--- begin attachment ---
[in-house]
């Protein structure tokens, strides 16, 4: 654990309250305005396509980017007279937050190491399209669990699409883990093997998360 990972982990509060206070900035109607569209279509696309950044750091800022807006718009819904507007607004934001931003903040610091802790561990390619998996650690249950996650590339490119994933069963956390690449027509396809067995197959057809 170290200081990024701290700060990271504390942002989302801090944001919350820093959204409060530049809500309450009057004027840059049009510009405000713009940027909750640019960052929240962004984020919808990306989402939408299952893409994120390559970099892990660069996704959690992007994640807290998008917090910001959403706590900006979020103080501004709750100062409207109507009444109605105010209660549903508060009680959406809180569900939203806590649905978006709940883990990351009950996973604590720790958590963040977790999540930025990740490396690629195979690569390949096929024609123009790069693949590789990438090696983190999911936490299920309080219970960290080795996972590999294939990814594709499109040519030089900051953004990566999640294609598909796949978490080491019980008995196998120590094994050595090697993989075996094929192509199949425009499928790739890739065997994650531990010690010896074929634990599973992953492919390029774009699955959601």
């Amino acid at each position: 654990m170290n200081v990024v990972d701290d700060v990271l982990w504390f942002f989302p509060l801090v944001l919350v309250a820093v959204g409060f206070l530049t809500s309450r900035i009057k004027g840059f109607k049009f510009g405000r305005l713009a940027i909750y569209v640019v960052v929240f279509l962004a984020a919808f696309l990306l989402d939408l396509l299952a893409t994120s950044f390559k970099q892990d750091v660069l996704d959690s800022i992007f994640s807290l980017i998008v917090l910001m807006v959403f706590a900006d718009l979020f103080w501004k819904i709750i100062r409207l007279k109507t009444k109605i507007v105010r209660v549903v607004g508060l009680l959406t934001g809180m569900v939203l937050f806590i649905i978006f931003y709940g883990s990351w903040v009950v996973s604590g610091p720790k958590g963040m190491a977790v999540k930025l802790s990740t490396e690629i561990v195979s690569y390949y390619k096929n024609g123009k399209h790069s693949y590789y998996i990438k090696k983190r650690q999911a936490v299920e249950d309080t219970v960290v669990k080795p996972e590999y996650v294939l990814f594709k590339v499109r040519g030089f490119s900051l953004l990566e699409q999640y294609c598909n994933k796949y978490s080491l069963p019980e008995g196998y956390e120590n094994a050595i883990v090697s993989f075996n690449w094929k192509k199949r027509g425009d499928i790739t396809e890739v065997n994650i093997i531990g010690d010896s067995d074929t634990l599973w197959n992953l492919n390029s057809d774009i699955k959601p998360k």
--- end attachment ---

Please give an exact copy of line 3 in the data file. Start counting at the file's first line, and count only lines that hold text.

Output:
């Amino acid at each position: 654990m170290n200081v990024v990972d701290d700060v990271l982990w504390f942002f989302p509060l801090v944001l919350v309250a820093v959204g409060f206070l530049t809500s309450r900035i009057k004027g840059f109607k049009f510009g405000r305005l713009a940027i909750y569209v640019v960052v929240f279509l962004a984020a919808f696309l990306l989402d939408l396509l299952a893409t994120s950044f390559k970099q892990d750091v660069l996704d959690s800022i992007f994640s807290l980017i998008v917090l910001m807006v959403f706590a900006d718009l979020f103080w501004k819904i709750i100062r409207l007279k109507t009444k109605i507007v105010r209660v549903v607004g508060l009680l959406t934001g809180m569900v939203l937050f806590i649905i978006f931003y709940g883990s990351w903040v009950v996973s604590g610091p720790k958590g963040m190491a977790v999540k930025l802790s990740t490396e690629i561990v195979s690569y390949y390619k096929n024609g123009k399209h790069s693949y590789y998996i990438k090696k983190r650690q999911a936490v299920e249950d309080t219970v960290v669990k080795p996972e590999y996650v294939l990814f594709k590339v499109r040519g030089f490119s900051l953004l990566e699409q999640y294609c598909n994933k796949y978490s080491l069963p019980e008995g196998y956390e120590n094994a050595i883990v090697s993989f075996n690449w094929k192509k199949r027509g425009d499928i790739t396809e890739v065997n994650i093997i531990g010690d010896s067995d074929t634990l599973w197959n992953l492919n390029s057809d774009i699955k959601p998360k």